The prevalence of the metabolic syndrome (MetS), a cluster of cardiovascular risk factors associated with obesity and insulin
resistance, is dramatically increasing in Western and developing countries. This disorder is not only associated with a higher risk of appearance
of type 2 diabetes and cardiovascular events, but impacts on the liver in different ways. Nonalcoholic fatty liver disease
(NAFLD) is considered the hepatic manifestation of MetS, and is characterized by triglyceride accumulation and a variable degree of hepatic
injury, inflammation, and repair. In the presence of significant hepatocellular injury and inflammation, the picture is defined ‘nonalcoholic
steatohepatitis’ (NASH), that has the potential to progress to advanced fibrosis and cirrhosis. Diagnosis of NASH is based on a
liver biopsy, and active search for noninvasive tests is ongoing. Progression of steatohepatitis to advanced fibrosis or cirrhosis has been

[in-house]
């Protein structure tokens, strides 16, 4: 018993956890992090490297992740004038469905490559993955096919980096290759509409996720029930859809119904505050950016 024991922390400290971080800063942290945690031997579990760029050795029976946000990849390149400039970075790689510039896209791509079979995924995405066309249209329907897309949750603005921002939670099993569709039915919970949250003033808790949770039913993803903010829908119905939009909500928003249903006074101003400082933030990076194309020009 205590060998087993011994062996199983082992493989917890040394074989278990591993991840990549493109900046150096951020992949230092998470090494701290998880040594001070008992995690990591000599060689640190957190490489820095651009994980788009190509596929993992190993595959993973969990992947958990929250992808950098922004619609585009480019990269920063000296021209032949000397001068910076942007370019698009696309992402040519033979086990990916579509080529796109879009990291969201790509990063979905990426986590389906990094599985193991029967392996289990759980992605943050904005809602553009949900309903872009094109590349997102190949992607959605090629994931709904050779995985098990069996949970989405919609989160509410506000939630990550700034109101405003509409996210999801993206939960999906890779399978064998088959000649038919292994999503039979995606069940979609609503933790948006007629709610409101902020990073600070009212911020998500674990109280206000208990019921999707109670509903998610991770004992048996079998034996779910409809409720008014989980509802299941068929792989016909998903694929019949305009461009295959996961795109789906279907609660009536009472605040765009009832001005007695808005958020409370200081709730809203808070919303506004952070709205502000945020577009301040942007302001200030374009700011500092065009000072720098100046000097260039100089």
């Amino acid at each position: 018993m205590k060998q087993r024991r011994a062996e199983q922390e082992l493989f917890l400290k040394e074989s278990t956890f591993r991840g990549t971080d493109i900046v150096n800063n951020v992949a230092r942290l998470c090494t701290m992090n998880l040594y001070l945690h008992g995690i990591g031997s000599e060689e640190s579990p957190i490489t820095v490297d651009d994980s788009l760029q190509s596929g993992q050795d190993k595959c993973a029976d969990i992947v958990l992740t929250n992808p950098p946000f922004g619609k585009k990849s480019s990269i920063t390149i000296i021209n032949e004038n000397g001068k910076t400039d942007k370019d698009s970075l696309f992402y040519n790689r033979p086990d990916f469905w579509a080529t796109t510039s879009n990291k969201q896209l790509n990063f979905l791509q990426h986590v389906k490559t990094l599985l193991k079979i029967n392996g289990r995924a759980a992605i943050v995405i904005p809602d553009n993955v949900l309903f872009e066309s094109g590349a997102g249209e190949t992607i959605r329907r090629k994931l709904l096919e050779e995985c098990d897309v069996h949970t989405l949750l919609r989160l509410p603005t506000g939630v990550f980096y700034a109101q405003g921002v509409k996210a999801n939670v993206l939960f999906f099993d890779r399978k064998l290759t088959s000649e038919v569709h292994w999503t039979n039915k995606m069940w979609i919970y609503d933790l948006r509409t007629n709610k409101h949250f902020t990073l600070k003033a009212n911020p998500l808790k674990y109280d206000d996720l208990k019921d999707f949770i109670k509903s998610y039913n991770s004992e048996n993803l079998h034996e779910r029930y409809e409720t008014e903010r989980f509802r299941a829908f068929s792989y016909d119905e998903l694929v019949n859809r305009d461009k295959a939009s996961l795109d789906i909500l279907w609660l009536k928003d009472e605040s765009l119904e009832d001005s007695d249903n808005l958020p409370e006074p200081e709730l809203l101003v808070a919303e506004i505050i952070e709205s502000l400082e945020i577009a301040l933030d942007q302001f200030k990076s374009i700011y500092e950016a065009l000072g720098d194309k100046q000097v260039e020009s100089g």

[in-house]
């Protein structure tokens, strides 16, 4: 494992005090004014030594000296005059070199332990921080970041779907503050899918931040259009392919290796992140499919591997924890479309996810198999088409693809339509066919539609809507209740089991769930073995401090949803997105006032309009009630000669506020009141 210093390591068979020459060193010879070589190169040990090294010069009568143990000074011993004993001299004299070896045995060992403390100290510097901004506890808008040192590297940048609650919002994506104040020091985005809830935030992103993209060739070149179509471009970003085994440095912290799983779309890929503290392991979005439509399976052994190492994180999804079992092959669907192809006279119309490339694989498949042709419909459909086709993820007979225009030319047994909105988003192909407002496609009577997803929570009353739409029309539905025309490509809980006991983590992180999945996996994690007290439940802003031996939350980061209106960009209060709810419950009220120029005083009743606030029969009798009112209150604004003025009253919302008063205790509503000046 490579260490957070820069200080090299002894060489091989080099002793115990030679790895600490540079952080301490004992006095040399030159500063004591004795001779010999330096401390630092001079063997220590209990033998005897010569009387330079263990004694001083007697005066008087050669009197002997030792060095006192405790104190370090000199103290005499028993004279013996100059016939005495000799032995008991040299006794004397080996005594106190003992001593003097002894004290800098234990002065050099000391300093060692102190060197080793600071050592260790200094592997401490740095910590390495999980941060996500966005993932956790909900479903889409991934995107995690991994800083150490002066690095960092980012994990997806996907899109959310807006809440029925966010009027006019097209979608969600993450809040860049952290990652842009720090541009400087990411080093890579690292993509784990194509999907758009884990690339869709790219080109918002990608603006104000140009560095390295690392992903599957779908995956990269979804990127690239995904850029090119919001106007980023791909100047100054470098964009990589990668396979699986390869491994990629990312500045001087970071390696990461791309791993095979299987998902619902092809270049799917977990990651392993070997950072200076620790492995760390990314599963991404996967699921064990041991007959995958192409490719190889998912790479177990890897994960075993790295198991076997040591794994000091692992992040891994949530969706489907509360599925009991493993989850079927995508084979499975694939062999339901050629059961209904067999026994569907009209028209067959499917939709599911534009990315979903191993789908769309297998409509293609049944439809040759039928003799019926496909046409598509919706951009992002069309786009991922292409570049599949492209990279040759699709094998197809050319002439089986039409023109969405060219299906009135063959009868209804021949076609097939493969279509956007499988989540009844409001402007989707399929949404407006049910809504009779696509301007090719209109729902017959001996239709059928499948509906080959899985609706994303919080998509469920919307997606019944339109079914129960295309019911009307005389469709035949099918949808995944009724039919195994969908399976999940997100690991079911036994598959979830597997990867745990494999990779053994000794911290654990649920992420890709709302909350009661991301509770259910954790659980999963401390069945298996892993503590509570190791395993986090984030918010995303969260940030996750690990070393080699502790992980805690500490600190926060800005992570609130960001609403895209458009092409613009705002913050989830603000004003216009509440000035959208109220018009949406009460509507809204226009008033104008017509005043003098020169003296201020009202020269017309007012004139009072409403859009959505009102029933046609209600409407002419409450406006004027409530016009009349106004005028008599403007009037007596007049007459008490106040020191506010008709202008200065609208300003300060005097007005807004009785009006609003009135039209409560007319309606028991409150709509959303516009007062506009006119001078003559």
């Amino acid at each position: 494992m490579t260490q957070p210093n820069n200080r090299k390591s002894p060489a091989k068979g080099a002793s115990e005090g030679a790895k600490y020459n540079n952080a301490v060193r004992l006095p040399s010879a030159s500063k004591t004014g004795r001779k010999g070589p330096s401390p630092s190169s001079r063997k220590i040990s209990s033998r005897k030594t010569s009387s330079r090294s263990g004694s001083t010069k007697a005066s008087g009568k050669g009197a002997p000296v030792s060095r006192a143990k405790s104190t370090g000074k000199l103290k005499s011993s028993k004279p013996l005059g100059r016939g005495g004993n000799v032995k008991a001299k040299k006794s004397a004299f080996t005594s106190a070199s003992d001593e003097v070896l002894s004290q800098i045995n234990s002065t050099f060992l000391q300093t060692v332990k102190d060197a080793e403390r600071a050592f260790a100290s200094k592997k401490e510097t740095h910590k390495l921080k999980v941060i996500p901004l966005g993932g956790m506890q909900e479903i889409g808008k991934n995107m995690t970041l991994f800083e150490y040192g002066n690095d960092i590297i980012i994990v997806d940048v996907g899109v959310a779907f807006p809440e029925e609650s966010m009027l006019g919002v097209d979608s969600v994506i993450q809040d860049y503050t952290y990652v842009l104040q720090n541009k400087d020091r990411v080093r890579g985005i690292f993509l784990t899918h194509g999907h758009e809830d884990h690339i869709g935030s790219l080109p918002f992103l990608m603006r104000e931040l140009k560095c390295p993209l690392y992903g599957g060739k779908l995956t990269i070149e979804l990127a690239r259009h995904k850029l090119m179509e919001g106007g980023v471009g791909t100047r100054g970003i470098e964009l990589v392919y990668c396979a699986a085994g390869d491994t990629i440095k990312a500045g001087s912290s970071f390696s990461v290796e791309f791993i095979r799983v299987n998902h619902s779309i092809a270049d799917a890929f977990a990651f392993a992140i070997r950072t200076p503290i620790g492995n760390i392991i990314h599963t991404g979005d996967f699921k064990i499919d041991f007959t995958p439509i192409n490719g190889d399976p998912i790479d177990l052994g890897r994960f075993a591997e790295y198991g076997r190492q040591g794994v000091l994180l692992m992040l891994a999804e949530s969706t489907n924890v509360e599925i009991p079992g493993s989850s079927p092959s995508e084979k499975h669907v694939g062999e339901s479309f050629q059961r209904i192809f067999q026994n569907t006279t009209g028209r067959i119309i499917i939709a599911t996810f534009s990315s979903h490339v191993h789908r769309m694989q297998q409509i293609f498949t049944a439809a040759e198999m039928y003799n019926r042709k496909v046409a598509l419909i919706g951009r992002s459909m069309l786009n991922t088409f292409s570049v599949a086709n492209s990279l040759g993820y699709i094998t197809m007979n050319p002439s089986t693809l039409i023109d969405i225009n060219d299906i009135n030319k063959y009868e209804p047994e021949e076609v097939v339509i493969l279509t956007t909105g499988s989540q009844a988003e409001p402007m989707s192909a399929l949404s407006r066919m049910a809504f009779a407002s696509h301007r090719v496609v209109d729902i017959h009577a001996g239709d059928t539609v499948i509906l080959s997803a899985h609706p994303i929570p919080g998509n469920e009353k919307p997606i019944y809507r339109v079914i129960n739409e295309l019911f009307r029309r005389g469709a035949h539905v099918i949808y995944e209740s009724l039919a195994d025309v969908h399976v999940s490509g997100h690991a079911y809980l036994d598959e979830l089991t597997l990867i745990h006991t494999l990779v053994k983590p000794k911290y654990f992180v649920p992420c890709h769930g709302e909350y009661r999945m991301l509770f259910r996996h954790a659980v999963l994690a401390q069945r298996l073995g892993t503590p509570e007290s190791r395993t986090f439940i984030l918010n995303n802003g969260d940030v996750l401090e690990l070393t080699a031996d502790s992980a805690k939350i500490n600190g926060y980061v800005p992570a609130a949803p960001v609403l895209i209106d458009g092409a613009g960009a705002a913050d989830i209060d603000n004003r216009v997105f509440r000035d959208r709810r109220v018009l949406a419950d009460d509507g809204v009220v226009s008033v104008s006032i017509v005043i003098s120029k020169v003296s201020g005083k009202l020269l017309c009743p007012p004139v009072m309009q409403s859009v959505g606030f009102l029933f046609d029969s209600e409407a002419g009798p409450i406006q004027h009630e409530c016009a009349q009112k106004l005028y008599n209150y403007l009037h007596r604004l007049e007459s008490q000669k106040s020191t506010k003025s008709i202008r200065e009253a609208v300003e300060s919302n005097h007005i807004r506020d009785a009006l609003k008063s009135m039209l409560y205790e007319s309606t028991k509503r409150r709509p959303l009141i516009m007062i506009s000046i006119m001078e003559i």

shown in at least one third of patients followed with paired biopsies. Presence of NASH is associated with lower life expectancy, both
due to liver-related death and to an increase in cardiovascular events. The appearance of NAFLD is mainly dependent on increased flow
of fatty acids derived from an excess of lipolysis from insulin-resistant adipose tissue. Development of NASH is based on lipotoxicity
and is influenced by signals derived from outside the liver and from intrahepatic activation of inflammatory and fibrogenic pathways. The
presence of the MetS is also associated with worse outcomes in patients with cirrhosis due to any causes, and has complex interactions
with hepatitis C virus infection. Moreover, MetS poses a higher risk of development of hepatocellular carcinoma, not necessarily through
the development of NASH-related cirrhosis. In conclusion, the presence of metabolic alterations has a severe and multifaceted impact on
the liver, and is responsible for a higher risk of liver-dependent and –independent mortality.
Metabolic syndrome, hepatic steatosis, cardiovascular risk, inflammasome, hepatocellular carcinoma.
Dipartimento di Medicina Sperimentale e Clinica, Largo Brambilla, 3, I-50134 Florence, Italy.